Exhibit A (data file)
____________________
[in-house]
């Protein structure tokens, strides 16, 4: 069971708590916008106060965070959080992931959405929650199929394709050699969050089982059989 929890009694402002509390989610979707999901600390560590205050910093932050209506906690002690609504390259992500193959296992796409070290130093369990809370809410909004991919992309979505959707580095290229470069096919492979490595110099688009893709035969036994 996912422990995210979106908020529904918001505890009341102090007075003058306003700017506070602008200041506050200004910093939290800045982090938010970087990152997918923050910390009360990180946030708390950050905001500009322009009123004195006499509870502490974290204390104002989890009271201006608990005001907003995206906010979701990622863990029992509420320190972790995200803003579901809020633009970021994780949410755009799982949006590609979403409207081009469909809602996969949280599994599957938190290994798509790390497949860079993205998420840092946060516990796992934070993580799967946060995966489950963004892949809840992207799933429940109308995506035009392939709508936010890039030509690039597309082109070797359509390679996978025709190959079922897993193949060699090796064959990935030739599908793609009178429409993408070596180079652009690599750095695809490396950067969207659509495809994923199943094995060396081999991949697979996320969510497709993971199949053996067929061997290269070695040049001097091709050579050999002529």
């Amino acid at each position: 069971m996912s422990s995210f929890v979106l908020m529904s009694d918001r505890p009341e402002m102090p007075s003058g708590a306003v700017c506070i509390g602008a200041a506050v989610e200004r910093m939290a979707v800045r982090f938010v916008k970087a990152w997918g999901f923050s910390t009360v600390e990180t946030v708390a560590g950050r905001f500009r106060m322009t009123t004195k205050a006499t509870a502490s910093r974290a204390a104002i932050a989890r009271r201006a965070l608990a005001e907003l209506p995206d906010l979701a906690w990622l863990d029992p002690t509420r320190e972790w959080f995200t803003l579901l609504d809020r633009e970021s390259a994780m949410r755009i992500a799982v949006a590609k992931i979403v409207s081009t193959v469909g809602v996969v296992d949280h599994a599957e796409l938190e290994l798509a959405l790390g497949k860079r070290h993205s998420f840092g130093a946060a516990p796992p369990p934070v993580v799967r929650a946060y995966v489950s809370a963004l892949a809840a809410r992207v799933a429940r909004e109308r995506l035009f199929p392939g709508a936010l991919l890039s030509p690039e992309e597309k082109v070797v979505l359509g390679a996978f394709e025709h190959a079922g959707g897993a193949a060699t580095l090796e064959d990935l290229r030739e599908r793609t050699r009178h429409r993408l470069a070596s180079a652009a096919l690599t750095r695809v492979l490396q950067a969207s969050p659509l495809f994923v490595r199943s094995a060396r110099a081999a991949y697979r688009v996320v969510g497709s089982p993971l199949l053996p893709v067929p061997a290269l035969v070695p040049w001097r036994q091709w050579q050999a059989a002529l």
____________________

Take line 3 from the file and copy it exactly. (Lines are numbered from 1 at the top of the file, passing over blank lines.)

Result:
């Amino acid at each position: 069971m996912s422990s995210f929890v979106l908020m529904s009694d918001r505890p009341e402002m102090p007075s003058g708590a306003v700017c506070i509390g602008a200041a506050v989610e200004r910093m939290a979707v800045r982090f938010v916008k970087a990152w997918g999901f923050s910390t009360v600390e990180t946030v708390a560590g950050r905001f500009r106060m322009t009123t004195k205050a006499t509870a502490s910093r974290a204390a104002i932050a989890r009271r201006a965070l608990a005001e907003l209506p995206d906010l979701a906690w990622l863990d029992p002690t509420r320190e972790w959080f995200t803003l579901l609504d809020r633009e970021s390259a994780m949410r755009i992500a799982v949006a590609k992931i979403v409207s081009t193959v469909g809602v996969v296992d949280h599994a599957e796409l938190e290994l798509a959405l790390g497949k860079r070290h993205s998420f840092g130093a946060a516990p796992p369990p934070v993580v799967r929650a946060y995966v489950s809370a963004l892949a809840a809410r992207v799933a429940r909004e109308r995506l035009f199929p392939g709508a936010l991919l890039s030509p690039e992309e597309k082109v070797v979505l359509g390679a996978f394709e025709h190959a079922g959707g897993a193949a060699t580095l090796e064959d990935l290229r030739e599908r793609t050699r009178h429409r993408l470069a070596s180079a652009a096919l690599t750095r695809v492979l490396q950067a969207s969050p659509l495809f994923v490595r199943s094995a060396r110099a081999a991949y697979r688009v996320v969510g497709s089982p993971l199949l053996p893709v067929p061997a290269l035969v070695p040049w001097r036994q091709w050579q050999a059989a002529l």